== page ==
Thursday, February 4, 2016

Don't Fear Shakespeare: (Painlessly) Introducing the Bard to Young Children

 A couple of years ago during a discussion with a friend I mentioned our "Shakespeare study" in passing.  She immediately halted the conversation and said "WHAT? You're teaching Shakespeare?!!!!  Oh...I could never homeschool."

I realized I needed to clarify what I meant by this. 

So, here's how I'm painlessly introducing my children to the Bard of Avon.  I will add that my children are obsessed with Shakespeare!

1.  First we choose a Bruce Coville retelling (picture book!) to read and enjoy it together over the course of a few days. This helps introduce the characters and the plot.

Note: depending on the child's age, you can graduate from Coville to other Shakespeare re-writes/stories. Finn is currently engrossed in reading the "Macbeth" chapter of Leon Garfield's Shakespeare Stories.  Other good retellings are Edith Nesbit's Beautiful Stories from Shakespeare and Tales from Shakespeare by Charles and Mary Lamb.  I think the key is to watch for age-appropriateness.  For instance, when we began reading "Macbeth'  on a whim, Annie broke down into tears.  The story was simply too advanced for her to understand (she's 5).  So I am re-writing the story of Macbeth for her--I'll print it out and we'll probably illustrate it together, and we'll also read the Coville version.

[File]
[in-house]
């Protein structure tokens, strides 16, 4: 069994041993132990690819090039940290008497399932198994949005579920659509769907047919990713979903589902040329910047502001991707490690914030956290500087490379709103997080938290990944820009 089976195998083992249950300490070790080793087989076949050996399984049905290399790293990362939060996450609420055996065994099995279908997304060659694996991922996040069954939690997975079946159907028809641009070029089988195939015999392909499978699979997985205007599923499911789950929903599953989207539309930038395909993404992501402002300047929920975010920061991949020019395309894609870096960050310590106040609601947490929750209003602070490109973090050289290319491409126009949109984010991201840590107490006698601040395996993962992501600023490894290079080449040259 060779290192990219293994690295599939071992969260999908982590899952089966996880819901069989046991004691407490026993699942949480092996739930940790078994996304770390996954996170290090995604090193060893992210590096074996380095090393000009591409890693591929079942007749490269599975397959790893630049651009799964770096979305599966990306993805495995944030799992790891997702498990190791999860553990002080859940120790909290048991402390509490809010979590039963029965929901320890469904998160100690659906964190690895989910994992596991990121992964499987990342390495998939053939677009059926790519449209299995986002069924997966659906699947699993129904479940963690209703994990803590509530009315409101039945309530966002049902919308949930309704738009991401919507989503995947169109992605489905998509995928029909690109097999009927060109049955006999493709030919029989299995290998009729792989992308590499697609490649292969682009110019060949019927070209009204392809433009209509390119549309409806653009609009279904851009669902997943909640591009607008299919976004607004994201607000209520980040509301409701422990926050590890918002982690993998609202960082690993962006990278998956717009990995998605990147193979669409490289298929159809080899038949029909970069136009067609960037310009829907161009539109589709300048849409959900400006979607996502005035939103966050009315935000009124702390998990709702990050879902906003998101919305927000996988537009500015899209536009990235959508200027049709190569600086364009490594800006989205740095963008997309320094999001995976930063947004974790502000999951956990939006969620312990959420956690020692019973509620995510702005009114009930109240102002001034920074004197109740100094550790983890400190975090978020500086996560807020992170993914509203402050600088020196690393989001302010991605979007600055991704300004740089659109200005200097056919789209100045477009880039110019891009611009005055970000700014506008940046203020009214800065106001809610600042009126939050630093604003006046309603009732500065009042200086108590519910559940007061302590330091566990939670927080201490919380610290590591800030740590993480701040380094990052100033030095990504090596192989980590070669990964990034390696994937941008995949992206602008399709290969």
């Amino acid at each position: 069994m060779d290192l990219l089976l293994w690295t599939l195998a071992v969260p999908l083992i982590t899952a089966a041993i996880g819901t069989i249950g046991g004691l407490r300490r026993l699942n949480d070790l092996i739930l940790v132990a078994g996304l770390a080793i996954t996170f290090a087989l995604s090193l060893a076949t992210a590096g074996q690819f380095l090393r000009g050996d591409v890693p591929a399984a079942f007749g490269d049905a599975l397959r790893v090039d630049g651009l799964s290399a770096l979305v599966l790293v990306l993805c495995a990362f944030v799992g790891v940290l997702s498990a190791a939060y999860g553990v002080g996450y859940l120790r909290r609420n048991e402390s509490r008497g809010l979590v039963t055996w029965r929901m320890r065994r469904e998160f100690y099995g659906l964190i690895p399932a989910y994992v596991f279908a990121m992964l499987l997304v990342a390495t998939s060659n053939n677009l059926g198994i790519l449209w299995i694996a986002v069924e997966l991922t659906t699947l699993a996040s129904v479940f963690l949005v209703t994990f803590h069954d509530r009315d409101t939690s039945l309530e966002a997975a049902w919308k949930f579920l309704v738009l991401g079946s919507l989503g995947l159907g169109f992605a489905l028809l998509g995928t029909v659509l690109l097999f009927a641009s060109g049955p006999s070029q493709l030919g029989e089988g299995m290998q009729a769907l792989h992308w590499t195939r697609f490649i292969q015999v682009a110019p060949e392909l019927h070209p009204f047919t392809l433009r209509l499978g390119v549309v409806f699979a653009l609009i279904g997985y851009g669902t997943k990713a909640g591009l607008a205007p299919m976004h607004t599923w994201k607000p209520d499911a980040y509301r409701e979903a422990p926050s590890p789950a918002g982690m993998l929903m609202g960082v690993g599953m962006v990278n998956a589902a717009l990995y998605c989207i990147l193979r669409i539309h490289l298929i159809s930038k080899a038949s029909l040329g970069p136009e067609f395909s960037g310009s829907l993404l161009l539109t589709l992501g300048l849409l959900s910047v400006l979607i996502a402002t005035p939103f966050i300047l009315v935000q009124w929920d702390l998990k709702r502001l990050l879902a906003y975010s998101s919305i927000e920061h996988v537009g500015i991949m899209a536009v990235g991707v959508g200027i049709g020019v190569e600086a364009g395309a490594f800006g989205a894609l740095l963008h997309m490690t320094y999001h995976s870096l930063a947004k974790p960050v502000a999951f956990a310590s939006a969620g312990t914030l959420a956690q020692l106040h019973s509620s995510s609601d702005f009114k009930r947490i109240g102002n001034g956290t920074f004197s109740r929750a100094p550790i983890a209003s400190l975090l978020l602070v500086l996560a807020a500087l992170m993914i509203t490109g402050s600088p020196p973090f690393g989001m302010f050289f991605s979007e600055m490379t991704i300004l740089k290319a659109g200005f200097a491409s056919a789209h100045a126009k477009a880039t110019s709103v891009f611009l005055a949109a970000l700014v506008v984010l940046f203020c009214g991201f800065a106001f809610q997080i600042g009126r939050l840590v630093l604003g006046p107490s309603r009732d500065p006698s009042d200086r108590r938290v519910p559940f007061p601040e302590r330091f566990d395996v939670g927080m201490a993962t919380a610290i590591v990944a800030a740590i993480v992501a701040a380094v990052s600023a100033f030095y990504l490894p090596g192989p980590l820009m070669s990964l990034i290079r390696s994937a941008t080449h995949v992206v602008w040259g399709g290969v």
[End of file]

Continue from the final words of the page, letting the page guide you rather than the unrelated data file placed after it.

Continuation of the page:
2.  Then I let the children do with it what they will.  I find that they often enjoy assigning characters to their Playmobil people.  They will "play" the play. They will perform bits and pieces of the play.

3.  Find an age-appropriate performance (either live or on DVD) and/or listen to the play read (I like Jim Weiss' simple retellings of "Midsummer's" and "The Taming of the Shrew"). I highly recommend contacting the director of the play if you wish to see it live; we were saved from total nudity at a local college performance of "Midsummer's" last year because I had the foresight to email the director.  She said that during the night the characters lose their clothes in the woods.

So.  That's not right for my family!

That's it.  See?  My children play Queen Titania and Puck but they aren't scared of Shakespeare, nor is the work of the Bard seen as dry or difficult in our house.  We love him.  In fact, we love him so much that today (when we finished reading the biographical Bard of Avon), Finn and I decided that we're going to throw a Shakespeare party in's already on the calendar.

Happy reading!


  1. Thank you for a beautiful glimpse into your gentle way of education. Your children are blessed indeed. And I appreciate this introduction to Bruce Coville's books!

  2. Shakespeare is a big hit around here, too. We started memorizing passages from different plays last year using "How to Teach Your Children Shakespeare," and it amazed us all that our littlest, who was 2 at the time, could say the lines along with her siblings, just from listening!